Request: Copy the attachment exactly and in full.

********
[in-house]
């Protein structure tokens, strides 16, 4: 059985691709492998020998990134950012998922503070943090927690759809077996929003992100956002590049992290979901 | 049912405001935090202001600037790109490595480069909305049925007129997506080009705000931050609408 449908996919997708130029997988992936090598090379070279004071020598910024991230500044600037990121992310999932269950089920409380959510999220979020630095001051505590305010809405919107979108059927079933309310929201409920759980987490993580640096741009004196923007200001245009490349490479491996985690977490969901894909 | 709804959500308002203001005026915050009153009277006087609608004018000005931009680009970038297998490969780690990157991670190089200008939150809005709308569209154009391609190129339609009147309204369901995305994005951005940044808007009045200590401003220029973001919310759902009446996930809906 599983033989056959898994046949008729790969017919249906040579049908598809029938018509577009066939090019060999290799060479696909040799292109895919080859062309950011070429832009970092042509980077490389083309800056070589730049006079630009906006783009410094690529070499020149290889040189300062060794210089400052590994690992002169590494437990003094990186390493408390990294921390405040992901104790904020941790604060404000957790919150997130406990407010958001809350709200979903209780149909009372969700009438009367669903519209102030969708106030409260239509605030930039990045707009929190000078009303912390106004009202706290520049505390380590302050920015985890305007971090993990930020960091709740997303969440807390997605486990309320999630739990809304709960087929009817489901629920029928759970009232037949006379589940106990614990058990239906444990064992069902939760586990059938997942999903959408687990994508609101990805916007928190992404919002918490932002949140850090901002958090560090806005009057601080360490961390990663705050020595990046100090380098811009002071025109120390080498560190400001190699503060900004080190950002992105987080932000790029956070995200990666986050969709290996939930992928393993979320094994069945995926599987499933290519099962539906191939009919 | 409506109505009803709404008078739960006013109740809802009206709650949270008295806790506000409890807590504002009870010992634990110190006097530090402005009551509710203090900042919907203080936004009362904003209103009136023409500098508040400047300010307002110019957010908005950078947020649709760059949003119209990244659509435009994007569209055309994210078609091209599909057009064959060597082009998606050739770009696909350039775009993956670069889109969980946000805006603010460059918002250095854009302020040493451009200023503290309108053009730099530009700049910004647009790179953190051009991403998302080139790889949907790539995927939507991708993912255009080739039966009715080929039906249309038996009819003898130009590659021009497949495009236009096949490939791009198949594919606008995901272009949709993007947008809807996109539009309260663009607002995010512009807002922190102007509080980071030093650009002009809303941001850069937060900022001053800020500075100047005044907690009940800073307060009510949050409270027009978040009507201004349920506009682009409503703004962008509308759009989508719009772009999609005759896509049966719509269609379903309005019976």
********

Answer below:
[in-house]
């Protein structure tokens, strides 16, 4: 059985691709492998020998990134950012998922503070943090927690759809077996929003992100956002590049992290979901 | 049912405001935090202001600037790109490595480069909305049925007129997506080009705000931050609408 449908996919997708130029997988992936090598090379070279004071020598910024991230500044600037990121992310999932269950089920409380959510999220979020630095001051505590305010809405919107979108059927079933309310929201409920759980987490993580640096741009004196923007200001245009490349490479491996985690977490969901894909 | 709804959500308002203001005026915050009153009277006087609608004018000005931009680009970038297998490969780690990157991670190089200008939150809005709308569209154009391609190129339609009147309204369901995305994005951005940044808007009045200590401003220029973001919310759902009446996930809906 599983033989056959898994046949008729790969017919249906040579049908598809029938018509577009066939090019060999290799060479696909040799292109895919080859062309950011070429832009970092042509980077490389083309800056070589730049006079630009906006783009410094690529070499020149290889040189300062060794210089400052590994690992002169590494437990003094990186390493408390990294921390405040992901104790904020941790604060404000957790919150997130406990407010958001809350709200979903209780149909009372969700009438009367669903519209102030969708106030409260239509605030930039990045707009929190000078009303912390106004009202706290520049505390380590302050920015985890305007971090993990930020960091709740997303969440807390997605486990309320999630739990809304709960087929009817489901629920029928759970009232037949006379589940106990614990058990239906444990064992069902939760586990059938997942999903959408687990994508609101990805916007928190992404919002918490932002949140850090901002958090560090806005009057601080360490961390990663705050020595990046100090380098811009002071025109120390080498560190400001190699503060900004080190950002992105987080932000790029956070995200990666986050969709290996939930992928393993979320094994069945995926599987499933290519099962539906191939009919 | 409506109505009803709404008078739960006013109740809802009206709650949270008295806790506000409890807590504002009870010992634990110190006097530090402005009551509710203090900042919907203080936004009362904003209103009136023409500098508040400047300010307002110019957010908005950078947020649709760059949003119209990244659509435009994007569209055309994210078609091209599909057009064959060597082009998606050739770009696909350039775009993956670069889109969980946000805006603010460059918002250095854009302020040493451009200023503290309108053009730099530009700049910004647009790179953190051009991403998302080139790889949907790539995927939507991708993912255009080739039966009715080929039906249309038996009819003898130009590659021009497949495009236009096949490939791009198949594919606008995901272009949709993007947008809807996109539009309260663009607002995010512009807002922190102007509080980071030093650009002009809303941001850069937060900022001053800020500075100047005044907690009940800073307060009510949050409270027009978040009507201004349920506009682009409503703004962008509308759009989508719009772009999609005759896509049966719509269609379903309005019976």